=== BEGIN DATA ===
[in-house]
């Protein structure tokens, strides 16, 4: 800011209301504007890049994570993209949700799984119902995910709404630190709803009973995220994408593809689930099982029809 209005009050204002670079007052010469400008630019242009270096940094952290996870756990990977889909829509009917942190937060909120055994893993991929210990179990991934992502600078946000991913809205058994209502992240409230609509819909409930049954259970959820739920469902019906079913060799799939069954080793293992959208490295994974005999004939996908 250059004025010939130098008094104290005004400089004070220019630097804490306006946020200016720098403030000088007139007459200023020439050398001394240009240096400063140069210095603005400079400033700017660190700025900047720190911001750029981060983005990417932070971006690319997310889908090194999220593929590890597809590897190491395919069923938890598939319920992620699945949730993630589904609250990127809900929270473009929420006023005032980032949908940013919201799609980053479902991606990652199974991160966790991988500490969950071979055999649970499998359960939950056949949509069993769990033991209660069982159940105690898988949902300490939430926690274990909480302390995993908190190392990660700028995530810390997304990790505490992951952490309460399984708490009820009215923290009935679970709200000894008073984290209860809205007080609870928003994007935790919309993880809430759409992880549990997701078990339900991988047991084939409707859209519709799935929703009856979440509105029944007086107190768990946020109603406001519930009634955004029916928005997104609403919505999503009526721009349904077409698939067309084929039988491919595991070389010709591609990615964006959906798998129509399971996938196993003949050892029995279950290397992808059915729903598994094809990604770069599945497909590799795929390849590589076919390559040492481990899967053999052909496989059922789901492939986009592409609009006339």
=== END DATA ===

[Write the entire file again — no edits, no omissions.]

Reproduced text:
[in-house]
């Protein structure tokens, strides 16, 4: 800011209301504007890049994570993209949700799984119902995910709404630190709803009973995220994408593809689930099982029809 209005009050204002670079007052010469400008630019242009270096940094952290996870756990990977889909829509009917942190937060909120055994893993991929210990179990991934992502600078946000991913809205058994209502992240409230609509819909409930049954259970959820739920469902019906079913060799799939069954080793293992959208490295994974005999004939996908 250059004025010939130098008094104290005004400089004070220019630097804490306006946020200016720098403030000088007139007459200023020439050398001394240009240096400063140069210095603005400079400033700017660190700025900047720190911001750029981060983005990417932070971006690319997310889908090194999220593929590890597809590897190491395919069923938890598939319920992620699945949730993630589904609250990127809900929270473009929420006023005032980032949908940013919201799609980053479902991606990652199974991160966790991988500490969950071979055999649970499998359960939950056949949509069993769990033991209660069982159940105690898988949902300490939430926690274990909480302390995993908190190392990660700028995530810390997304990790505490992951952490309460399984708490009820009215923290009935679970709200000894008073984290209860809205007080609870928003994007935790919309993880809430759409992880549990997701078990339900991988047991084939409707859209519709799935929703009856979440509105029944007086107190768990946020109603406001519930009634955004029916928005997104609403919505999503009526721009349904077409698939067309084929039988491919595991070389010709591609990615964006959906798998129509399971996938196993003949050892029995279950290397992808059915729903598994094809990604770069599945497909590799795929390849590589076919390559040492481990899967053999052909496989059922789901492939986009592409609009006339």